City chooses Maryland Film Festival proposal for Parkway Theatre

Mayor Stephanie Rawlings-Blake and the Baltimore Development Corp. have selected the Maryland Film Festival's proposal for the renovation of the historic Parkway Theatre at 3 W. North Ave., according to an official who spoke Thursday morning at the BDC's monthly board meeting.

The city hopes to enter into an exclusive negotiating agreement with the Film Festival shortly, said Darrell Doan, a BDC staffer who manages the corporation's real estate transactions.

The Film Festival is partnering with the Maryland Institute College of Art and Johns Hopkins University on their proposal for the Parkway. The colleges would hold classes at the facility.

Here's what the Sun reported in September about the Film Festival group's plan:

The Maryland Film Festival is suggesting a $16.8 million renovation of the theater. The buildings would be used as a year-round three-screen cinema, live music venue and education center.

In addition to renovating the Parkway, the building at the corner of West North and North Charles streets would gain a glass facade at the ground level and a wrap-around marquee would light the sidewalk.

The upper floors of 1 W. North Ave. and 1820 N. Charles St., which would have its facade restored, would be used for screening rooms. A restaurant and bar would be installed in the Charles Street structure.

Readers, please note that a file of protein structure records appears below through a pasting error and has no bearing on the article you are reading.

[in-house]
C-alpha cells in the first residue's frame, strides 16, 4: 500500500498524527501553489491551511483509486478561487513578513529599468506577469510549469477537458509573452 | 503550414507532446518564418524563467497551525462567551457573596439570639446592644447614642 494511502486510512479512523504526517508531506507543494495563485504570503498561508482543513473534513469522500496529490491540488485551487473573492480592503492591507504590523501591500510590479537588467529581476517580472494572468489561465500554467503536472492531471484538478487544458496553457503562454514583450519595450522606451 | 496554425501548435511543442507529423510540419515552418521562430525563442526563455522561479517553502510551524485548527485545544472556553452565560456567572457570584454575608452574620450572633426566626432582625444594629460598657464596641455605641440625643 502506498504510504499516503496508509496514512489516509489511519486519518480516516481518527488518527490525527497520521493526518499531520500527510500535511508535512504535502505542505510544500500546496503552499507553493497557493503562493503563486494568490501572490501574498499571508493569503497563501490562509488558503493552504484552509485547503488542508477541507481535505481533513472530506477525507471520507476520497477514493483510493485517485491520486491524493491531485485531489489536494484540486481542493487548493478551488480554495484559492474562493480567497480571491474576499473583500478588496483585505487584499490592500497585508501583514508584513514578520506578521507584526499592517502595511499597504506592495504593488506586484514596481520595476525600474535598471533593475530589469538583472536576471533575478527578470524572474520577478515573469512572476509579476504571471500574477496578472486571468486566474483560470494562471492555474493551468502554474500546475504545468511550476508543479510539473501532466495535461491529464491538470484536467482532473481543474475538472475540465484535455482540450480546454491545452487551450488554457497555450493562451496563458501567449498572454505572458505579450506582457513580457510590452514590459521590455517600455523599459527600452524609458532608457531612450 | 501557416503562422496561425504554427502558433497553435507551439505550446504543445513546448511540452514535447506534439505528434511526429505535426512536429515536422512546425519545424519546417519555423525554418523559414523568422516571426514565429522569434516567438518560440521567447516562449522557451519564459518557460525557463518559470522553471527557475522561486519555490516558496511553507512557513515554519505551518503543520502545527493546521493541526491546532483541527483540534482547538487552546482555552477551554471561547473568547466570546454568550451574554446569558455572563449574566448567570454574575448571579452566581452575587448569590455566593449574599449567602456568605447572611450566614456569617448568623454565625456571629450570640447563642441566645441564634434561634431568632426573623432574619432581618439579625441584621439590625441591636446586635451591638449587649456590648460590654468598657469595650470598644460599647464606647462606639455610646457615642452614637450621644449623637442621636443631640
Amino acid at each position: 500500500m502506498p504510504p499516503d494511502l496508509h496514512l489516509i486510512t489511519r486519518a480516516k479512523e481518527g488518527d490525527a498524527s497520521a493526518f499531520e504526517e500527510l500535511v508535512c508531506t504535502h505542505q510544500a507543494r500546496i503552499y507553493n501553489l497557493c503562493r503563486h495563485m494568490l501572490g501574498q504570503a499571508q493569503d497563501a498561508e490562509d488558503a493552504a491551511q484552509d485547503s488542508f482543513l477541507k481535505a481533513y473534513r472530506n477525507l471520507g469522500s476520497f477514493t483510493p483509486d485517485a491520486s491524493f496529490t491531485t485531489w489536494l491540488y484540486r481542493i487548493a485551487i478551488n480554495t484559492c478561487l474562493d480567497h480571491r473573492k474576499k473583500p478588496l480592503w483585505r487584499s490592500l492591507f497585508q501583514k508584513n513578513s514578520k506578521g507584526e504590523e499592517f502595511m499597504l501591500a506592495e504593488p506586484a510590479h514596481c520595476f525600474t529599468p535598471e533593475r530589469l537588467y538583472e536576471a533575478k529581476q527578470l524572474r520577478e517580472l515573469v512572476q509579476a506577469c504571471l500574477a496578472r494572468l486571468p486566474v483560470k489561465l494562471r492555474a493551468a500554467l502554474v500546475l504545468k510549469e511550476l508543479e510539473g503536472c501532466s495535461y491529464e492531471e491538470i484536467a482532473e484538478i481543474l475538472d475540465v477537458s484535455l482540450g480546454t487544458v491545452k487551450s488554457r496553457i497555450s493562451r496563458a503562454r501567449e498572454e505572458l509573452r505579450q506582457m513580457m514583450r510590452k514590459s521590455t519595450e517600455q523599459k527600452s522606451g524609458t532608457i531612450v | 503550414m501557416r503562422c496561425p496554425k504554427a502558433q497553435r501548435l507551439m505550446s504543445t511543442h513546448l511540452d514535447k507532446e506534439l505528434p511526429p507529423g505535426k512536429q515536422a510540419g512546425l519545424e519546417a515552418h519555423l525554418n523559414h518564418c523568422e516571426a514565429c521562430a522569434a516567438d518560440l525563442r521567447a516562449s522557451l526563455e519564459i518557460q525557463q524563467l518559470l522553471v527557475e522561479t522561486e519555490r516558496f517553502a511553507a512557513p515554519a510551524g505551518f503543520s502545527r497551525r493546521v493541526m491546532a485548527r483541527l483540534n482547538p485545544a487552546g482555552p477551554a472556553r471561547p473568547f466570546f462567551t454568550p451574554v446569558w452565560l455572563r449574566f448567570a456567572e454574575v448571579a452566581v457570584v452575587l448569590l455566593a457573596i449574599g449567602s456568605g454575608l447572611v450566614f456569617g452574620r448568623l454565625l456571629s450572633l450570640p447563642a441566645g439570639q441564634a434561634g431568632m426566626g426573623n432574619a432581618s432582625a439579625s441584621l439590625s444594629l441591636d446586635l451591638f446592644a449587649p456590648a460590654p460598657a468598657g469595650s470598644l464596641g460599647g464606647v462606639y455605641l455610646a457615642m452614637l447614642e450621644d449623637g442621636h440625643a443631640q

Two other groups also suggested plans for the Parkway, but the board and mayor's office determined the Film Festival's proposal was the most viable option.

Thursday's board meeting was the first for the BDC's new president, Brenda McKenzie, whose immediate past job was as an economic development officer in Boston. She started at the BDC on Monday.

Staff from the BDC's divisions presented overviews of their work to McKenzie and the board, to bring everyone up to speed on the corporation's activities throughout 2012.

Other tidbits gleaned from the presentations:

  • Next year, the BDC's business development team will be hosting an event for Washington-based businesses to entice them to move their operations, or expand, to Baltimore.
  • There are efforts underway to replace the out-dated "sugar cube" streetlights around the Inner Harbor.
  • There is a plan for a "German Christmas Village" at the Inner Harbor for the 2013 holiday season.
  • Several development projects are moving forward throughout the city, including a proposal for the development of 200 market-rate apartments by Commercial Interiors Inc. in Jonestown and the construction of a supermarket in Howard Park.

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